In fact, Reggie says he’s reaching the point that if he sees an organization that’s not sophisticated in their use of technology, he takes that as a deliberate choice. It’s no longer just about money. It’s a conscious choice to forego tools that would improve member experiences. Likewise, organizations have to be equally smart about getting rid of tools that can’t or aren’t doing the job.
Dispensing with Excuses that Slow Technology Adoption
Reggie looks at all the amazing things he can do on his smartphone and doesn’t see most of the technology inside associations delivering that same level of usefulness and practicality. Members are comparing their association tech experience to the last great tech experience they had, no matter where they had it. They won’t tolerate antiquated websites and multiple steps to do simple tasks.
Association leaders might think they need a big system that does all things, but some big systems don’t do all those things well, which means additional tools might be needed to fill in the gaps. And he said ultimately, that’s okay!
“I took out two pieces of paper and on one piece I wrote all the modules the big system has. On another piece I wrote down all the things I’ve had to buy because the big system didn’t do it well. I looked at those pieces of paper and said, ‘Somebody should come in here and fire me. I’m paying for half my stuff twice.’”
He encourages associations to stop thinking best-of-breed and start thinking best-of-need – what are the tools that will help you provide the best member experience in various areas.
Don’t Let Metrics Steal Your Focus
It’s also important not to get too focused on clickthroughs and similar metrics that some organizations tend to obsess over. Is the organization making enough money to sustain itself? Are KPIs for the business overall and campaigns/events being reached? Remember that metrics are a method for you to evaluate where your tactics and messaging are triggering the actions you want to see and where they’re falling short.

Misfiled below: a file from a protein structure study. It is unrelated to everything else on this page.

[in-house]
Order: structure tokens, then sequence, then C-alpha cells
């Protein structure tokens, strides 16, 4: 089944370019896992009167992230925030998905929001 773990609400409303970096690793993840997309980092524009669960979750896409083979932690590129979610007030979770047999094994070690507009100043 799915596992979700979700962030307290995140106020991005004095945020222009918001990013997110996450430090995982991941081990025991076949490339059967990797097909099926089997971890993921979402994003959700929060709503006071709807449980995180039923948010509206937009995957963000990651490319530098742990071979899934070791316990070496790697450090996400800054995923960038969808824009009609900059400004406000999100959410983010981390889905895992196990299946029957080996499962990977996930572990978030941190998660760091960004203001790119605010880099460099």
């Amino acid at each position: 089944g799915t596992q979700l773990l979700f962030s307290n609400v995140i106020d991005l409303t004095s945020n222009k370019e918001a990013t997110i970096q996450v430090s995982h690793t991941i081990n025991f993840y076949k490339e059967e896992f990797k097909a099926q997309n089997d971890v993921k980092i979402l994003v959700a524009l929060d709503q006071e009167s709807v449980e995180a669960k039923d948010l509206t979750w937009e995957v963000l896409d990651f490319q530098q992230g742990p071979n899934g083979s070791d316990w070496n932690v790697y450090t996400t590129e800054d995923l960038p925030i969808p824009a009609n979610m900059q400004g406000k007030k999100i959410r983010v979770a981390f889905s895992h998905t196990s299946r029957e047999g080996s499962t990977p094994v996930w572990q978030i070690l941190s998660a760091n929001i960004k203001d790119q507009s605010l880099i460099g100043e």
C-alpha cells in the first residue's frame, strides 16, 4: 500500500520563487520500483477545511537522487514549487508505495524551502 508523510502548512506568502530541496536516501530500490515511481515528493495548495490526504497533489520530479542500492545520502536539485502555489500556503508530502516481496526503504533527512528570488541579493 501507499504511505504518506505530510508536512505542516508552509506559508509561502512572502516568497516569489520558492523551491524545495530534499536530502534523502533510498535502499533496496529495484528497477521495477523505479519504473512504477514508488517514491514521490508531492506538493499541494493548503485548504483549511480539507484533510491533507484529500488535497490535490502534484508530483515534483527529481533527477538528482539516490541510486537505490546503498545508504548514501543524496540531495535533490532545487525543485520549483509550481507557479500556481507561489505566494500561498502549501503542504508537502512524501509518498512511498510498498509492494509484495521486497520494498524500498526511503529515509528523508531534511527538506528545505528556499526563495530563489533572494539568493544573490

Reggie says, “If I was doing a membership campaign and sent out a brochure to 50,000 people, and I was reasonably sure 25,000 would read the brochure, that’s a phenomenal clickthrough rate, right? What if I had all that clickthrough but only 10 people joined? Is that successful? No. My bottom line is away from those kinds of metrics and more into, are people doing what we asked them to do? Not read about the thing we asked them to do, did they do the thing we asked them to do?”
Reggie also encourages associations to craft messaging that highlights benefits at a content level instead of an event level. Your recipients may not want spam emails about the large conference you’re hosting, overall, but they might be enticed by a specific topic being covered at the event. So, emails should lead with the topics that are of most interest to specific members.
Getting to that level of specificity, driven by member data, is what digital transformation means for associations. The emphasis should be on how you are going to create the infrastructure to manage resources so that you can make each member feel welcomed and seen.